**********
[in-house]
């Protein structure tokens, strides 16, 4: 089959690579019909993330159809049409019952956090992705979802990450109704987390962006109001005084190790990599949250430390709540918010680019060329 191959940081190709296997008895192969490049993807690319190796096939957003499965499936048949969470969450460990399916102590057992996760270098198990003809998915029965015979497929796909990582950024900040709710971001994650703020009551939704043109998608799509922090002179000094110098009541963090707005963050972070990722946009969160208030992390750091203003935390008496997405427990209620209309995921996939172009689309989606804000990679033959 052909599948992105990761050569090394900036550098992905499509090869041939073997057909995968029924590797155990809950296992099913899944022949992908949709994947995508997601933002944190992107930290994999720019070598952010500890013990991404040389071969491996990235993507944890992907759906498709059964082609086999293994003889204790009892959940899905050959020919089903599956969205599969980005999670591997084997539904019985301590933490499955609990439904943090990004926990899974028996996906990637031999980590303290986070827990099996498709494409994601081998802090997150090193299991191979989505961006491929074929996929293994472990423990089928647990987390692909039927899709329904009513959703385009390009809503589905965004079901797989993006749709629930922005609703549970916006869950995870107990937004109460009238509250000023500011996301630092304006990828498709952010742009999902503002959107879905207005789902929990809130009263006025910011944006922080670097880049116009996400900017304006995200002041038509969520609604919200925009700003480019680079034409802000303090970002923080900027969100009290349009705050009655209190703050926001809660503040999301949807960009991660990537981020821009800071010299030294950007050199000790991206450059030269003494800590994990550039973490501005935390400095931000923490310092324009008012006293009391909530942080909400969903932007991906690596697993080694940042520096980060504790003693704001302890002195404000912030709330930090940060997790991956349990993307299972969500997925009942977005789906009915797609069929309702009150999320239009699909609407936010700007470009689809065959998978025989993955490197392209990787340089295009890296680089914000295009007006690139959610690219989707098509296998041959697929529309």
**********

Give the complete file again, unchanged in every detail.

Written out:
[in-house]
């Protein structure tokens, strides 16, 4: 089959690579019909993330159809049409019952956090992705979802990450109704987390962006109001005084190790990599949250430390709540918010680019060329 191959940081190709296997008895192969490049993807690319190796096939957003499965499936048949969470969450460990399916102590057992996760270098198990003809998915029965015979497929796909990582950024900040709710971001994650703020009551939704043109998608799509922090002179000094110098009541963090707005963050972070990722946009969160208030992390750091203003935390008496997405427990209620209309995921996939172009689309989606804000990679033959 052909599948992105990761050569090394900036550098992905499509090869041939073997057909995968029924590797155990809950296992099913899944022949992908949709994947995508997601933002944190992107930290994999720019070598952010500890013990991404040389071969491996990235993507944890992907759906498709059964082609086999293994003889204790009892959940899905050959020919089903599956969205599969980005999670591997084997539904019985301590933490499955609990439904943090990004926990899974028996996906990637031999980590303290986070827990099996498709494409994601081998802090997150090193299991191979989505961006491929074929996929293994472990423990089928647990987390692909039927899709329904009513959703385009390009809503589905965004079901797989993006749709629930922005609703549970916006869950995870107990937004109460009238509250000023500011996301630092304006990828498709952010742009999902503002959107879905207005789902929990809130009263006025910011944006922080670097880049116009996400900017304006995200002041038509969520609604919200925009700003480019680079034409802000303090970002923080900027969100009290349009705050009655209190703050926001809660503040999301949807960009991660990537981020821009800071010299030294950007050199000790991206450059030269003494800590994990550039973490501005935390400095931000923490310092324009008012006293009391909530942080909400969903932007991906690596697993080694940042520096980060504790003693704001302890002195404000912030709330930090940060997790991956349990993307299972969500997925009942977005789906009915797609069929309702009150999320239009699909609407936010700007470009689809065959998978025989993955490197392209990787340089295009890296680089914000295009007006690139959610690219989707098509296998041959697929529309």